The overall quality of a software product is not visible to the naked eye. The application itself may look great and it certainly provides value to its users. But as the software grows, it gets more complex. In practice, quality assurance gets left out in favor of a fast delivery. But this approach can introduce more costs than it saves. Unfortunately, they surface much later in the product lifecycle.
Building a web application (web apps) can be a daunting task. It includes so many decisions that it’s easy to quit before even starting. Here is an essential guide to building a great basic web application and avoid common pitfalls.
An infographic shows you the history of software quality assurance and what you can learn from it.
Quality assurance (QA) includes the whole process of making sure that everything is done to make the most of the available resources.
Testing is more narrowly defined as the process of checking whether specified requirements are met. This can be done dynamically by executing or using the product or statically by checking source code listings, documents and other product artifacts.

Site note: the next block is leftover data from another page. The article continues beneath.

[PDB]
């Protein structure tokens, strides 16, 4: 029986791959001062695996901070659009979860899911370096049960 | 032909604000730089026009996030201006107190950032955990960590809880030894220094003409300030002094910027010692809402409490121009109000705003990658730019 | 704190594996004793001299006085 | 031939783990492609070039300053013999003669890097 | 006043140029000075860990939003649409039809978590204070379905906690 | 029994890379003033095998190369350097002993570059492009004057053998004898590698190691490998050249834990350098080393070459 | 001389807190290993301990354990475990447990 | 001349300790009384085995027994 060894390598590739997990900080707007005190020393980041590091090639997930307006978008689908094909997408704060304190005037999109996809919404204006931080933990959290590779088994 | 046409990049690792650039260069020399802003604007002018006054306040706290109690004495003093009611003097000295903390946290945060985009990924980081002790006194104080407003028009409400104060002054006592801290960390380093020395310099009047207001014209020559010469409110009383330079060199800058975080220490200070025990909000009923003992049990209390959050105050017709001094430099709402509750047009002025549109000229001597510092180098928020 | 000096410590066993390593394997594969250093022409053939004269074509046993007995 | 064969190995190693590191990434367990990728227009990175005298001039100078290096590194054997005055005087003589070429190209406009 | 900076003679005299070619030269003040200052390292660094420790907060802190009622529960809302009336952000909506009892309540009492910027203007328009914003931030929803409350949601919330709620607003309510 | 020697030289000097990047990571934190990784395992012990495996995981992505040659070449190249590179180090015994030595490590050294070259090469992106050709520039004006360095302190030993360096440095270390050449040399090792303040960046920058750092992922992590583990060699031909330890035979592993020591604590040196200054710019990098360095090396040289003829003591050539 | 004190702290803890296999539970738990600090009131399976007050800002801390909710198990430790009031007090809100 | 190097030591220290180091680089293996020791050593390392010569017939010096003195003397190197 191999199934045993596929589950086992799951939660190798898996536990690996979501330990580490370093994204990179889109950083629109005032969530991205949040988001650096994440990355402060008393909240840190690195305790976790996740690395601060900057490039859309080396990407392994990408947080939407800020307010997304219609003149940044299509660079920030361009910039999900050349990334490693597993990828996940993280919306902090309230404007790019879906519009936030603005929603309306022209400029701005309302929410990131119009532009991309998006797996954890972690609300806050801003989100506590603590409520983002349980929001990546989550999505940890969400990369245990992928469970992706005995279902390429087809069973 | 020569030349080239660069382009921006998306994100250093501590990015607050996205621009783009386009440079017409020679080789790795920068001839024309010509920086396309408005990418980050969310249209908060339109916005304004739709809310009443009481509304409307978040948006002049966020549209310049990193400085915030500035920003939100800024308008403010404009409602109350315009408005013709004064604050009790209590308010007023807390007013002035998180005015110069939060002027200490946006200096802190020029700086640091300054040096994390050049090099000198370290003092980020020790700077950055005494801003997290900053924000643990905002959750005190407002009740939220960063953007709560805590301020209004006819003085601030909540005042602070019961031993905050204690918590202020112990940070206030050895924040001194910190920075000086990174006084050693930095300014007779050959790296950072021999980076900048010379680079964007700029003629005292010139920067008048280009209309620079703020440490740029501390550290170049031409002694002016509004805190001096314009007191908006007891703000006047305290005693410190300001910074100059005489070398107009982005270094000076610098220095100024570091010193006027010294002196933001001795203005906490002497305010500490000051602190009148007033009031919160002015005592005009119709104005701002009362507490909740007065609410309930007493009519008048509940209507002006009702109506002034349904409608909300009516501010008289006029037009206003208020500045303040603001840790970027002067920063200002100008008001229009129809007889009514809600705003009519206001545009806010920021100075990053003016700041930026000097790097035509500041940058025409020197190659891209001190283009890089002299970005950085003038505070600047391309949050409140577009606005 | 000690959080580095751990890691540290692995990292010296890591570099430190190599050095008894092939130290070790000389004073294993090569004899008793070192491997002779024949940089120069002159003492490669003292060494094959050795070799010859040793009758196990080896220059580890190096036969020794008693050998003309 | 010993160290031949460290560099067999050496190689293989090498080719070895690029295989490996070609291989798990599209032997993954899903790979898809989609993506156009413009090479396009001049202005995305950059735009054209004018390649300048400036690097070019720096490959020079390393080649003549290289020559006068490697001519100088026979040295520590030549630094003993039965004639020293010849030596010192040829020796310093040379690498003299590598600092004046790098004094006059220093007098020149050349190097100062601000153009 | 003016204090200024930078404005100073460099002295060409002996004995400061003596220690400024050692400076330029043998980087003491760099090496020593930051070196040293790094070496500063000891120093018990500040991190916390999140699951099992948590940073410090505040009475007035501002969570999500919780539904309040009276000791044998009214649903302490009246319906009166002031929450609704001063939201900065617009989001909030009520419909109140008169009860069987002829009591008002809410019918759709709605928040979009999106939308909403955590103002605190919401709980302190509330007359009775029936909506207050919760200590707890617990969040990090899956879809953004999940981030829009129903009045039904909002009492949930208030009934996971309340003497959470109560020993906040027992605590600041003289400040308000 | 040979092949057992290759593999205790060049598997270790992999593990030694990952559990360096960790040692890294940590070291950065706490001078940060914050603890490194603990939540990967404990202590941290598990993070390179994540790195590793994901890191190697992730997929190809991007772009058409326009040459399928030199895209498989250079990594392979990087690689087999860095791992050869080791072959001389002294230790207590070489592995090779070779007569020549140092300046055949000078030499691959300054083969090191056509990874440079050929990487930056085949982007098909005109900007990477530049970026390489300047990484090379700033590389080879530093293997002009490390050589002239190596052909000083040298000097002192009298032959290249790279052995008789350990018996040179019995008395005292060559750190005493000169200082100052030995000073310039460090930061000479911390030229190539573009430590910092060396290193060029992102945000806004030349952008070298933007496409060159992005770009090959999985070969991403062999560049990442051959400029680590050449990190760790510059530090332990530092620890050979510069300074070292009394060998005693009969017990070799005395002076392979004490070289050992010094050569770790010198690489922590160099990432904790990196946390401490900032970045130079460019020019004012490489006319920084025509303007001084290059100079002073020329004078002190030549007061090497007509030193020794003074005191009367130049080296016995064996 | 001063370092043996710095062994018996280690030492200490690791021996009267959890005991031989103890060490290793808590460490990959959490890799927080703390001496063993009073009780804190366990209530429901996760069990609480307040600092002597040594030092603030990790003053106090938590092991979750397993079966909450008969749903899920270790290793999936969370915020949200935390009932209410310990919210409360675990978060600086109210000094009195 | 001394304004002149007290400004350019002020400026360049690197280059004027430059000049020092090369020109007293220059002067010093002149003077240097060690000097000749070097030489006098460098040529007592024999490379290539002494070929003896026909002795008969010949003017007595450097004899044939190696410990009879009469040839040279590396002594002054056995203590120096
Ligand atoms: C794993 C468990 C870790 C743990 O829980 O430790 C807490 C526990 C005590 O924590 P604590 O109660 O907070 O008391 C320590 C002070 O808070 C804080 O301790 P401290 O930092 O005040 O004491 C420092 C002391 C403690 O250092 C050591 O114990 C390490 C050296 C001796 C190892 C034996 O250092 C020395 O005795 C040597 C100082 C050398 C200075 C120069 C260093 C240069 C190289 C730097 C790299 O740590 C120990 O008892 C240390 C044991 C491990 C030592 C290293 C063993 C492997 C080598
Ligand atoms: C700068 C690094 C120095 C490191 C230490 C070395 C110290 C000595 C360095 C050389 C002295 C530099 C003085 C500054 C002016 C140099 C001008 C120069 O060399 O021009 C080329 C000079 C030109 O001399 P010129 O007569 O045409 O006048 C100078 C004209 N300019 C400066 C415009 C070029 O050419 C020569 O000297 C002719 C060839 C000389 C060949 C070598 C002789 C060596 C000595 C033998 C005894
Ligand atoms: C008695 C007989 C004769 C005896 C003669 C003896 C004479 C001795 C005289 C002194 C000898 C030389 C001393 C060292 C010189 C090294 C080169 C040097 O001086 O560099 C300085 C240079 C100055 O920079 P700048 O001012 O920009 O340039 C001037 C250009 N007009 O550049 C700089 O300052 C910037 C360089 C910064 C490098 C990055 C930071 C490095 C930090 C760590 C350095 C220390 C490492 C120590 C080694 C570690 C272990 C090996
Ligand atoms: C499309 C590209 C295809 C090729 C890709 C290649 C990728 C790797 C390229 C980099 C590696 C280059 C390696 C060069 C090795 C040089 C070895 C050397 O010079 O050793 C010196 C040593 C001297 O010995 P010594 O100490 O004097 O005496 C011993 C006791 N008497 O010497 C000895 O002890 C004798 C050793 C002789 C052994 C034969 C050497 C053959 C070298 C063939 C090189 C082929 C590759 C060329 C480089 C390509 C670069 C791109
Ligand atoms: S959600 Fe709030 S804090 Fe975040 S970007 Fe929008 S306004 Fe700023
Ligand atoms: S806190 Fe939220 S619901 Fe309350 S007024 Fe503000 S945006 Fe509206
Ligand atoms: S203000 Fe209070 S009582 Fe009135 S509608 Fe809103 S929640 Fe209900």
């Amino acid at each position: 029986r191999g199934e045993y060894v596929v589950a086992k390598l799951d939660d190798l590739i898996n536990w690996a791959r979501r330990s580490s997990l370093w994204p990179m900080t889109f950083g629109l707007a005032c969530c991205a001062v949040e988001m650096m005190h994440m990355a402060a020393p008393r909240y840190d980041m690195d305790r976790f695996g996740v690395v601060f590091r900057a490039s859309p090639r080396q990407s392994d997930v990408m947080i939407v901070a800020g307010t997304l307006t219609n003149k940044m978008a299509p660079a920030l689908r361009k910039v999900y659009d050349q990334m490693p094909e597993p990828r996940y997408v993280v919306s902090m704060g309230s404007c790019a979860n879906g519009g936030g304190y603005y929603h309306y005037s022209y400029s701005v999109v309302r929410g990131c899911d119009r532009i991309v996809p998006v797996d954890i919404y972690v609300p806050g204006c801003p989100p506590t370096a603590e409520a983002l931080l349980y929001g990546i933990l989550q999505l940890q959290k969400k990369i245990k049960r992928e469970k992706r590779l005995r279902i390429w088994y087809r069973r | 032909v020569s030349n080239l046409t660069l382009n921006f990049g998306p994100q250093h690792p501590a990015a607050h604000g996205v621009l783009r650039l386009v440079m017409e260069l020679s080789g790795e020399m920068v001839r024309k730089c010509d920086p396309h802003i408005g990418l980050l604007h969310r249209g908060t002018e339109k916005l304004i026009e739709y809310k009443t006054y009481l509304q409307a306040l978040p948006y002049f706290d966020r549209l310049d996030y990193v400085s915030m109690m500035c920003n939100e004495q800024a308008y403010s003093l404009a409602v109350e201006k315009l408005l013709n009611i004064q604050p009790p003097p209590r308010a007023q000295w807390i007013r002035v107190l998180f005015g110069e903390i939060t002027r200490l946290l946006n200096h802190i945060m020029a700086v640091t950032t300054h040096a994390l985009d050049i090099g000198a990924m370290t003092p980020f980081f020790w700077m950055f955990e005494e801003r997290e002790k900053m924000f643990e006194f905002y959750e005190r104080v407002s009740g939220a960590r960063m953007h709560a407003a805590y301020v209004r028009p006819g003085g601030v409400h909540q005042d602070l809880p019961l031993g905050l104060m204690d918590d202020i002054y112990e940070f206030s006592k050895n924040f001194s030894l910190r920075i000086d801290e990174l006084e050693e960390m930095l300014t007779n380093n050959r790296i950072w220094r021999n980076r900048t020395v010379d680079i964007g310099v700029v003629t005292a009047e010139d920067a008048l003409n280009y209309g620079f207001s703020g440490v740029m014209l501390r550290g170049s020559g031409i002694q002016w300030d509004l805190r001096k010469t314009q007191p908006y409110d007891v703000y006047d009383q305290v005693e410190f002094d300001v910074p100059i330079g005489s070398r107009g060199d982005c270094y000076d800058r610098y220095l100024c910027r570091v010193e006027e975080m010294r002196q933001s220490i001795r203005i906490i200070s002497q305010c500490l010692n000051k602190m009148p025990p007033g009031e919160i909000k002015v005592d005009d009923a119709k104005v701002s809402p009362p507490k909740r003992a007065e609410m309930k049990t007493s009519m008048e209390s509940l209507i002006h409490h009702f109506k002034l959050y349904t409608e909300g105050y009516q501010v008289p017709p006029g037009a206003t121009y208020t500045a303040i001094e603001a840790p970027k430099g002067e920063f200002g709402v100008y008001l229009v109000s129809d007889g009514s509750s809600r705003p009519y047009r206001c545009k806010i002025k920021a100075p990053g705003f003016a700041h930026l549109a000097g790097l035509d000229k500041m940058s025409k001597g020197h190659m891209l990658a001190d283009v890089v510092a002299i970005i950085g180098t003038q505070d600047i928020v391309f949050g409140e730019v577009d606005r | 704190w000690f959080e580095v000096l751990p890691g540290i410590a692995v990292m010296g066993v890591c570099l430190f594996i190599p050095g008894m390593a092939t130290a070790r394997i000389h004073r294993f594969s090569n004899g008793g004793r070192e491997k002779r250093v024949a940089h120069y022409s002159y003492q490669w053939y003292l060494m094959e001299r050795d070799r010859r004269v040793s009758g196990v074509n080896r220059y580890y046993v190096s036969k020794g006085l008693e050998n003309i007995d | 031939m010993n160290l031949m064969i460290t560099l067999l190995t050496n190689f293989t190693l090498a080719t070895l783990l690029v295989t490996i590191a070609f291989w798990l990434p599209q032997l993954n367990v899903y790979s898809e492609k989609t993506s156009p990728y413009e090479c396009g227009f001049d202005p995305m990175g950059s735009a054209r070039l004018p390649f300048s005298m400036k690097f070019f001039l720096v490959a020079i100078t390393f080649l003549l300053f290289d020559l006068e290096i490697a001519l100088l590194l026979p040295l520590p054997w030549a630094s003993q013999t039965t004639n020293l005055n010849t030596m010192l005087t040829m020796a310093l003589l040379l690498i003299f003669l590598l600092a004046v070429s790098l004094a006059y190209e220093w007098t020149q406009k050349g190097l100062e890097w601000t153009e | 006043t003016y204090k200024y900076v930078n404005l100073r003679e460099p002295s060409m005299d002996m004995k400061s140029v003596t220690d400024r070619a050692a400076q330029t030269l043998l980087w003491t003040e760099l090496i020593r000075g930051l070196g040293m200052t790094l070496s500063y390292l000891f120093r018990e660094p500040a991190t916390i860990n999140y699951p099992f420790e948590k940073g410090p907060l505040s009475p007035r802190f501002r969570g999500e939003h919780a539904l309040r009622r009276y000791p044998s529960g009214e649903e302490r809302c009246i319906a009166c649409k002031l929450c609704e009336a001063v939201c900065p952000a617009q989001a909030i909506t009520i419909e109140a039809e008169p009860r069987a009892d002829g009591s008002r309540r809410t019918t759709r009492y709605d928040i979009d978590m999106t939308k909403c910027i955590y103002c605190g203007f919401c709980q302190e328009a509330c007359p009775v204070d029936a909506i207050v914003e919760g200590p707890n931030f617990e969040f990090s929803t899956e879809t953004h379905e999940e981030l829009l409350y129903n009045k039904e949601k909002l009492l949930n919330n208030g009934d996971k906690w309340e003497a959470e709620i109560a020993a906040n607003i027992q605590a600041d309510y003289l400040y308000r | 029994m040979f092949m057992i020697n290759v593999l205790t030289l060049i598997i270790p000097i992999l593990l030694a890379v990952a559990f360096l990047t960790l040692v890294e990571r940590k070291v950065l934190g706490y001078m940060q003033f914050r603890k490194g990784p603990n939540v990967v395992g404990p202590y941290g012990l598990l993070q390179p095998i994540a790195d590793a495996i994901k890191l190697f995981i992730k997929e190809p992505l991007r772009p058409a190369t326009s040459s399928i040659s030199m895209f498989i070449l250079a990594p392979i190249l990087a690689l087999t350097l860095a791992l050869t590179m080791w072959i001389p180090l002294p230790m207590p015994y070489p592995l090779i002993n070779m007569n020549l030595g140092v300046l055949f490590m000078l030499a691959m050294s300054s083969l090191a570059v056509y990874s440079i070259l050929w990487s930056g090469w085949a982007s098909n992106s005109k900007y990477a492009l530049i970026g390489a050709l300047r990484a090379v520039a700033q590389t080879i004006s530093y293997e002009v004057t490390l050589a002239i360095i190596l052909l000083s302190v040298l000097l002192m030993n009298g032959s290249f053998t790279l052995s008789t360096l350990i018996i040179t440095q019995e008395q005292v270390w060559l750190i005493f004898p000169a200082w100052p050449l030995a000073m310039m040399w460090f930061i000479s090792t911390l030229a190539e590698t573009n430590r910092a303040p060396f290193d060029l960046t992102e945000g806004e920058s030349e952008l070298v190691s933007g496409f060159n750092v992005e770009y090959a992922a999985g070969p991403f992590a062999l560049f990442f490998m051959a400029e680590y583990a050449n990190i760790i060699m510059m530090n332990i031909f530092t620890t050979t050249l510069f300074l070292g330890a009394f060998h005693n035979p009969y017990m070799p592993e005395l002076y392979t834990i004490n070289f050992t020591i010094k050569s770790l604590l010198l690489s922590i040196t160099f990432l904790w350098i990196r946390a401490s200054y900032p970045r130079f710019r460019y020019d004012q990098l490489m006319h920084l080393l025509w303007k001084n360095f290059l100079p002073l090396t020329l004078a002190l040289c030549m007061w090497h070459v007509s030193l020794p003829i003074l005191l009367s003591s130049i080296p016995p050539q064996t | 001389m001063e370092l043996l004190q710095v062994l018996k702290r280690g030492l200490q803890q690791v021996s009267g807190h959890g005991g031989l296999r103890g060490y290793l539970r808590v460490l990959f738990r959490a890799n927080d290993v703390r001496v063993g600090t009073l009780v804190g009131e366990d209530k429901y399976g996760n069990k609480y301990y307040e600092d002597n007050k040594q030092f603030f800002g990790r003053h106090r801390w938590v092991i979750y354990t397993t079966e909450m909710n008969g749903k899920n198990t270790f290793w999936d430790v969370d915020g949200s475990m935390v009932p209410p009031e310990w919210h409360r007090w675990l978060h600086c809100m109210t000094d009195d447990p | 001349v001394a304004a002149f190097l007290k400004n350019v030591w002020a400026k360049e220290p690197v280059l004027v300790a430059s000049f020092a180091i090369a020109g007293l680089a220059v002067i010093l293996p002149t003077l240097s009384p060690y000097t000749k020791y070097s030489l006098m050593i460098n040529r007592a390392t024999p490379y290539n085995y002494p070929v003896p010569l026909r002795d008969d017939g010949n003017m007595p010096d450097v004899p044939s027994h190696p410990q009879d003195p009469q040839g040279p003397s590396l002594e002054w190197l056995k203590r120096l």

Also take a look at the Buzzwords for Quality Assurance!
Why should I care about good software?
It’s all about the money! — Or, to put it in less capitalistic terms, it’s about preserving resources, which primarily is everyone’s time.
A recent example is a software project of the German employment agency that was canceled after spending 60 million euros. — For example, the software has not been flexible enough to change a bank account number without deleting the full record and typing it in again with the new number.
What is great software?
We’re talking about ‘great’ software here. Great software means the optimum of costs, features, and time spent.
How can I make sure that software works?
The most important thing is to ‘bake’ quality into the process and into the people. This is why the improvement of your development process is crucial.